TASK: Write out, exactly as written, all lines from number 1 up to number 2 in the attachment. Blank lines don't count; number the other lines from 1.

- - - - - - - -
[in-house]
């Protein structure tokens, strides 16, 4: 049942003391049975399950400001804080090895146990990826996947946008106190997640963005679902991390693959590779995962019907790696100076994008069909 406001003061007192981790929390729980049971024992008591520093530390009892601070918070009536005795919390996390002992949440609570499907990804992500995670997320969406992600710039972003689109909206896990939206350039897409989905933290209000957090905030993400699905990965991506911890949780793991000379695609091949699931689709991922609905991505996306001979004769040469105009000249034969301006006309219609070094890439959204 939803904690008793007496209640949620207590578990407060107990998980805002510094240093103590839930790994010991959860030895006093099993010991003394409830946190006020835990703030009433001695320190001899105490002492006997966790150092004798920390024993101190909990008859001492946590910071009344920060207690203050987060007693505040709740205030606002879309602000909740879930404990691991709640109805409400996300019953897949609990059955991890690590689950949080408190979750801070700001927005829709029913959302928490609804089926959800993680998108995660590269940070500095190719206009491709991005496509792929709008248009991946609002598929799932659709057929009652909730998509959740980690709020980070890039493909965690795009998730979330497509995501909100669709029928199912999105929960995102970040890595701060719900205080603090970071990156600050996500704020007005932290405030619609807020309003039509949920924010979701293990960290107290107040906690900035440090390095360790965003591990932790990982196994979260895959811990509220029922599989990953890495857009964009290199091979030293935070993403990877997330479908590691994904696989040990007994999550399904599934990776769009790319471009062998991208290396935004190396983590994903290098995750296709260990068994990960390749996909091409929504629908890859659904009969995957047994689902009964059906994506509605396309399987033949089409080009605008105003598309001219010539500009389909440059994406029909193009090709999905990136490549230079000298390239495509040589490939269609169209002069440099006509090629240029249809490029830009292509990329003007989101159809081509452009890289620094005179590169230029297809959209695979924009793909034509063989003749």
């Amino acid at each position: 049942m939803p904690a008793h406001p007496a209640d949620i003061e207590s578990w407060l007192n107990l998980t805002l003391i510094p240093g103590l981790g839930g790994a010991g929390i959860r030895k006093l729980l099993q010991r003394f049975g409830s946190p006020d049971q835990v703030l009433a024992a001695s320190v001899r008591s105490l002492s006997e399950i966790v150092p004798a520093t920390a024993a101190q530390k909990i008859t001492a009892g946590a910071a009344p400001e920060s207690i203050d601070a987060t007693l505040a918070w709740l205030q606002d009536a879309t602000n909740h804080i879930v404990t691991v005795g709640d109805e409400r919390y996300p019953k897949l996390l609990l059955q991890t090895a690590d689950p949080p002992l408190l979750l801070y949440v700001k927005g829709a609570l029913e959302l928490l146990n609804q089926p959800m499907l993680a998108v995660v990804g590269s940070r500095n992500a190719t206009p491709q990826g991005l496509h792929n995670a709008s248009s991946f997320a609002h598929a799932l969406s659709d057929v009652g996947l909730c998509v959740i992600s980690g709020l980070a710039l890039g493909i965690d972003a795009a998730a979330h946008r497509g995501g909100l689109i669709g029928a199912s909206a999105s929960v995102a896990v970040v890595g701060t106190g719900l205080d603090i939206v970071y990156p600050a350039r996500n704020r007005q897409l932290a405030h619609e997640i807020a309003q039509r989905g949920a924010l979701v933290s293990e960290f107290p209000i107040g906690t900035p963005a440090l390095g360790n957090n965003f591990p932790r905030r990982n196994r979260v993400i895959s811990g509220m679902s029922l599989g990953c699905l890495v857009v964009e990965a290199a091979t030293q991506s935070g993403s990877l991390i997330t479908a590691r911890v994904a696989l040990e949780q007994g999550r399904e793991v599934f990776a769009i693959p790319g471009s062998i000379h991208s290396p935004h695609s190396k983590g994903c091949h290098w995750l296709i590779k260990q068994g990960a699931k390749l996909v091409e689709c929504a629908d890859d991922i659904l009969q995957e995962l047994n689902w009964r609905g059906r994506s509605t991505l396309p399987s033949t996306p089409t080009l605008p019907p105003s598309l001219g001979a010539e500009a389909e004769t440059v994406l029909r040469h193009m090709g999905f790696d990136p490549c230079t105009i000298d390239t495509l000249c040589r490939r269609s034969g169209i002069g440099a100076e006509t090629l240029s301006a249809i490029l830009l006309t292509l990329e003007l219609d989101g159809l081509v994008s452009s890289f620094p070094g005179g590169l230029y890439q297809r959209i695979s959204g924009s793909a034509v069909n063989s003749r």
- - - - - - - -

[in-house]
């Protein structure tokens, strides 16, 4: 049942003391049975399950400001804080090895146990990826996947946008106190997640963005679902991390693959590779995962019907790696100076994008069909 406001003061007192981790929390729980049971024992008591520093530390009892601070918070009536005795919390996390002992949440609570499907990804992500995670997320969406992600710039972003689109909206896990939206350039897409989905933290209000957090905030993400699905990965991506911890949780793991000379695609091949699931689709991922609905991505996306001979004769040469105009000249034969301006006309219609070094890439959204 939803904690008793007496209640949620207590578990407060107990998980805002510094240093103590839930790994010991959860030895006093099993010991003394409830946190006020835990703030009433001695320190001899105490002492006997966790150092004798920390024993101190909990008859001492946590910071009344920060207690203050987060007693505040709740205030606002879309602000909740879930404990691991709640109805409400996300019953897949609990059955991890690590689950949080408190979750801070700001927005829709029913959302928490609804089926959800993680998108995660590269940070500095190719206009491709991005496509792929709008248009991946609002598929799932659709057929009652909730998509959740980690709020980070890039493909965690795009998730979330497509995501909100669709029928199912999105929960995102970040890595701060719900205080603090970071990156600050996500704020007005932290405030619609807020309003039509949920924010979701293990960290107290107040906690900035440090390095360790965003591990932790990982196994979260895959811990509220029922599989990953890495857009964009290199091979030293935070993403990877997330479908590691994904696989040990007994999550399904599934990776769009790319471009062998991208290396935004190396983590994903290098995750296709260990068994990960390749996909091409929504629908890859659904009969995957047994689902009964059906994506509605396309399987033949089409080009605008105003598309001219010539500009389909440059994406029909193009090709999905990136490549230079000298390239495509040589490939269609169209002069440099006509090629240029249809490029830009292509990329003007989101159809081509452009890289620094005179590169230029297809959209695979924009793909034509063989003749």